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Black Snake Groan | The Nation

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Black Snake Groan

I saw Hustle and Flow, and while I liked, even admired, parts of the film, I could never get over the fact that the movie seemed to simply refuse to interrogate or grapple with its lead character's misogyny and the problematics of his relationship to the women he pimped. That's not to say I wanted some kind of judgement from the film of the character, or for him to get some comeuppance, but the movie seemed to think we should be rooting for its lead simply because he was a guy with a dream, and I didn't have any interest in doing that.

So, though I haven't seen Black Snake Moan, the new film from Hustle and Flow's writer/director, Dana Stevens' review seems spot on to me:

I guarantee that the words provocative, bold, and courageous will be bandied about in discussions of this movie, and they won't be entirely misplaced. Writer and director Craig Brewer, who made 2005's Hustle and Flow, has a fine sense of locale (here, the Tennessee countryside), a way of coaxing thrilling performances from actors, and terrific taste in music. But can we just start with something very basic here? Chaining someone to your radiator is wrong. Depriving a near-naked and recently assaulted stranger of the most basic physical liberty for days on end is a sick, perverse, and cruel thing to do. Black Snake Moan appears to be--or, worse, pretends to be--oblivious to that simple fact. And that obliviousness makes all of the movie's supposed risk-taking seem more like exploitation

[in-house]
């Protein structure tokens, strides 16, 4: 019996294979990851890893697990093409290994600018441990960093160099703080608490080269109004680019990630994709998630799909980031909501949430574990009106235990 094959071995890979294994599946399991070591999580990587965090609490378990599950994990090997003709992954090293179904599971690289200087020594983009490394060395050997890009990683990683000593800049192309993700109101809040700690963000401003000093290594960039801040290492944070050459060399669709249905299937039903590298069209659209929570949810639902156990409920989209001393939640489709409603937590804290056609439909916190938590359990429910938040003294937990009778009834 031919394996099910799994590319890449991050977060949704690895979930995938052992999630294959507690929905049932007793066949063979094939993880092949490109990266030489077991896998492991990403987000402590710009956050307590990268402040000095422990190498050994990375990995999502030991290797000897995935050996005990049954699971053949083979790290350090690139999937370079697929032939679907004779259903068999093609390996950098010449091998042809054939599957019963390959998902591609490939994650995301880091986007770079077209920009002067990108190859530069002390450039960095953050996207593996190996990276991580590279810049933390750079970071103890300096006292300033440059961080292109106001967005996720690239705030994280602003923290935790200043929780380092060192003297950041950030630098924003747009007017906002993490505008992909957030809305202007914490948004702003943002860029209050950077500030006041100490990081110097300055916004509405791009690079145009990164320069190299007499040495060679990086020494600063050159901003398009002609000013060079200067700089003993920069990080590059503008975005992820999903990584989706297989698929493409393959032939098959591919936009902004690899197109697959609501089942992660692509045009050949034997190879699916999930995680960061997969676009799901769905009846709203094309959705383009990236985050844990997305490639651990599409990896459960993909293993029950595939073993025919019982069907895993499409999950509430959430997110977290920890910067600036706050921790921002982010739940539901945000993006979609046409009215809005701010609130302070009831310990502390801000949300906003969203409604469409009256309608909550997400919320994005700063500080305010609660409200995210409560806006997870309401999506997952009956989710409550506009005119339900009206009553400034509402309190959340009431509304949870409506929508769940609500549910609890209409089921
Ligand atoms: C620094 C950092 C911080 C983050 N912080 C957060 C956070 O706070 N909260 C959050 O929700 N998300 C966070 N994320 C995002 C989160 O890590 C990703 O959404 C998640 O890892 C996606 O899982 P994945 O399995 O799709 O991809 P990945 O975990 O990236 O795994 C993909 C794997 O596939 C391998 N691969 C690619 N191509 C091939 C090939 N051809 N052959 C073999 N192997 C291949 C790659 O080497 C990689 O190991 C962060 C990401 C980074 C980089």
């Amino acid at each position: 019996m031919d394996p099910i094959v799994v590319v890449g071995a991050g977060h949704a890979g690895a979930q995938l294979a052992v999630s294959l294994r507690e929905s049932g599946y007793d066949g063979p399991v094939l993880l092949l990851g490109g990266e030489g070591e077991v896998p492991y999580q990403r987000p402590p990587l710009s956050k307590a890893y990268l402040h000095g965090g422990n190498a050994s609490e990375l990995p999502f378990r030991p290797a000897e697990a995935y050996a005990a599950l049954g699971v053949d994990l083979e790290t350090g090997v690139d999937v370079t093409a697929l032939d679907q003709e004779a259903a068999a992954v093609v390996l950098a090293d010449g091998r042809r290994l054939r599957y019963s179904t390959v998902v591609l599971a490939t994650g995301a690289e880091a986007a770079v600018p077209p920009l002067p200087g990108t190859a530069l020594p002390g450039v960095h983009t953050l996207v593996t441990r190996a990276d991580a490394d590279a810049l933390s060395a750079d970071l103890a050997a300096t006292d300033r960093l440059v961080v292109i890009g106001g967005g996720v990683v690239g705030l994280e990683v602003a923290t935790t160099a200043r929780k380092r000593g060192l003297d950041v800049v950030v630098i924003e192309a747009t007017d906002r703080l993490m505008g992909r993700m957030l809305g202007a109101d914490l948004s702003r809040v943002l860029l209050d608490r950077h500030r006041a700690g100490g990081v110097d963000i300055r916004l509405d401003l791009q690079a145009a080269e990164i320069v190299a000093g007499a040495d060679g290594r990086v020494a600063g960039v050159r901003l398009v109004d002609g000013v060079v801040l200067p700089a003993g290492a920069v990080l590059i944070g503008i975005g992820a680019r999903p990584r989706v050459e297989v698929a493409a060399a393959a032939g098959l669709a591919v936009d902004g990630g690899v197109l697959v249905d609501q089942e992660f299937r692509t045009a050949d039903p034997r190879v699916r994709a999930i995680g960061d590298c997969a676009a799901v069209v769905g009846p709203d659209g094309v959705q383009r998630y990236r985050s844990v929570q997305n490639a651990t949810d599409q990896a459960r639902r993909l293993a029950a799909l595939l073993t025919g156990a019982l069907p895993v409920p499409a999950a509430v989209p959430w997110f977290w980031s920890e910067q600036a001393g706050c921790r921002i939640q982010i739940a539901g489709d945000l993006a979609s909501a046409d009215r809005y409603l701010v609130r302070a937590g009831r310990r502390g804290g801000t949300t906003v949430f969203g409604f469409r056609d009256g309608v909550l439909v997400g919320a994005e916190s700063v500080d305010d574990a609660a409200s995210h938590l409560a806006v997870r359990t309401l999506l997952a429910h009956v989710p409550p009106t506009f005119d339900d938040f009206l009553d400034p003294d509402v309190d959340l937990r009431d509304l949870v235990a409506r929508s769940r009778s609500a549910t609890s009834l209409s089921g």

UPDATE: Katha Pollitt writes in to point out that it's a bit absurd to endorse a review of a movie that you haven't seen as "spot on." Fair point. So let me clarify. In her review of the Black Snake Moan, Dana Stevens does a good job of articulating what I found troubling about Hustle and Flow, namely:

In that movie, Terrence Howard's character was meant to remain the focus of our attention and sympathy even after he threw one of his hookers out into the street with her baby as punishment for talking back. I never forgave the character for that act, and by the end of the movie, I couldn't have given a shit whether he achieved rap fame or not (with the "boo-hoo, I'm a pimp" song that he neither wrote nor sang by himself but ran around taking full credit for).

That's how I felt about that film. Since I haven't seen Black Snake Moan, I have no idea whether Craig Brewer transcends that in it or not. But Stevens point about what bothered her about Hustle and Flow struck a chord.

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